India has always been a decade behind the developed nations like the USA, China and Europe. Take for instance, the Internet was introduced in US & Europe during the 1980s but only in 1995 did India get introduced to it. Similarly, auto-recycling has existed for over a decade in the developed countries and even Indonesia but the Indian government has only recently taken a stand for environment & against old-polluting vehicles and even recycle them. However, the major question is can India become a US, Europe or China in auto recycling?

India is truly rising up to become a global economy, be it manufacturing or IT services, it is today at par with the bests in the world. Vehicle Scrap Recycling or Auto Recycling may bring about major impact on the Indian economy. The National Green Tribunal (NGT) has given out orders to remove 10-year old diesel vehicles from the capital, Delhi, NCR and said no 15-year old diesel vehicle can be resold anywhere across the country and it will only have to be scrapped. The government is trying to implement vehicle recycling policies by next year and also provide an incentive of INR 25,000-35,000 for a car, INR 10,000 for a two-wheeler and INR 150,000 for commercial vehicles, thus promoting a voluntary scheme for surrendering old vehicles.

To further encourage this notion, the Society of Indian Automobile Manufacturers has asked the finance ministry to offer a 50% rebate on excise duty, VAT and road tax to vehicles that have been purchased after their owners have submitted their older vehicles for scrapping. Although the major problem is even if these vehicles are removed, India does not have an organized scrappage policy.

Let’s look at some statistics from around the world:

The United States recycles about 12-15 million cars every year and the famous $3 billion US federal ‘cash for clunkers’ scheme succeeded in improving fuel efficiency by 58% in the country.

China recycles about 5-6 million cars a year and substituted an estimated 2.7 million high polluters from the national car fleet by offering rebates of $450 to $900 from June 2009 to May 2010.

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  • UK recycles about 9 million cars a year and introduced a scrappage incentive scheme in the 2009 budget whereby scrapping a car more than 10 years old allowed for a £2,000 cash incentive with the money being shared equally between the government and the auto industry. 
  • Germany: The largest scrappage scheme ever, Germany paid a premium of €2,500 (USD 3,320) to every owner of a car older than nine years when buying a new car.


Japan recycles about 5-6 million per year and introduced a program for 1 year from 1st April 2009 onwards, offering up to 250,000 yen (USD 2,500) to trade in vehicles 13 years old or more for new environmentally friendly cars.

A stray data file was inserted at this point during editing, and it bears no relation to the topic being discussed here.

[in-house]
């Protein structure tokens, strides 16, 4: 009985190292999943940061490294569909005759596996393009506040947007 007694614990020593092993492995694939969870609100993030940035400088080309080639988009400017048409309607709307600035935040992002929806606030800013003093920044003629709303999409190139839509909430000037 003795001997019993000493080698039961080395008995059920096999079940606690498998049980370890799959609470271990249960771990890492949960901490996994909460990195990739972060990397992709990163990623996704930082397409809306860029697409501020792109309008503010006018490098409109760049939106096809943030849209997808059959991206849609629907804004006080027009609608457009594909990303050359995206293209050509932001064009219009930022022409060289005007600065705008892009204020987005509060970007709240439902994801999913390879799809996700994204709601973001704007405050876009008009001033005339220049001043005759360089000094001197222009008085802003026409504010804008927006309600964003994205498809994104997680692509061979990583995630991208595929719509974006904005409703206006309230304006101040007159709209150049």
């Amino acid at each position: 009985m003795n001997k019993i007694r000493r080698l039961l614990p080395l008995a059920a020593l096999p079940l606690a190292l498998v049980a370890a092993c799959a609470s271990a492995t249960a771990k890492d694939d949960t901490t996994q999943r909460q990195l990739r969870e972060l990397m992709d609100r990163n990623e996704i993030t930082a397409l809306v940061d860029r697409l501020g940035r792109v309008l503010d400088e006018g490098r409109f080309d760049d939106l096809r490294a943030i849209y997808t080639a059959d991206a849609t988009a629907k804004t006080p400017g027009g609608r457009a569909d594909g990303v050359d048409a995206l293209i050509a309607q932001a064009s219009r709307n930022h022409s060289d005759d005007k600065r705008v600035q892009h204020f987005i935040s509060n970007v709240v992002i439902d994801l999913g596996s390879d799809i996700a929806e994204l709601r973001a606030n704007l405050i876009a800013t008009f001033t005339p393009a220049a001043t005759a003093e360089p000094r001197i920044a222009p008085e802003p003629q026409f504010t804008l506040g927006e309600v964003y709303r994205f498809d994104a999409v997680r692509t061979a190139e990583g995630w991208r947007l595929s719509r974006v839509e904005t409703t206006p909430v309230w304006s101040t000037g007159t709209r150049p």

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-If India abides by the auto- recycling policy then tentatively 3- 4 million cars could be recycled in a year.

India’s future in recycling looks bright as studies show that by the next decade the vehicle density in India would grow from 20 for every 1000 people to 65 for every 1000 thus estimating roughly a growth of 6.7% compared to China which grows around 5.7% every year. India’s take on this issue is relatively new and also it is one of the few countries that has to deal with a huge amount of 2 wheeler vehicles. Certainly, the country has to invest heavily on its infrastructure and systems for proper certification and efficient disposal of old vehicles.

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India imports about 6 million tonnes of steel scrap, 2 million tonnes of aluminum scrap and copper scrap. Auto-recycling can reduce the cost and dependence on importing of some of these metal scraps. As a matter of fact, a single car can help conserve about 2,500 kilograms of iron ore, 1400 kilograms of coal, 125 tonnes of limestone, reduce the release of 1000 kilograms of carbon dioxide, and save more than 1 MW of energy.

2 million tonnes of steel, rubber, plastic and aluminum can be recovered by effective recycling and this will make a great mark especially on the steel industry and according to the Indian government, with this the demand for steel will increase 4X. This is India’s best option to get rid of the old cars and reap benefits through it by adopting a strict and environment friendly Auto recycling policy. Many businesses can crop up with this such as shredding, recycling, scrap handling, exports etc.

With proper awareness of the opportunity at hand and the government trying to take various measures along with incentives, India’s future in auto recycling is looking big and bright.

Source: Steel 360 Magazine Aug’16 Issue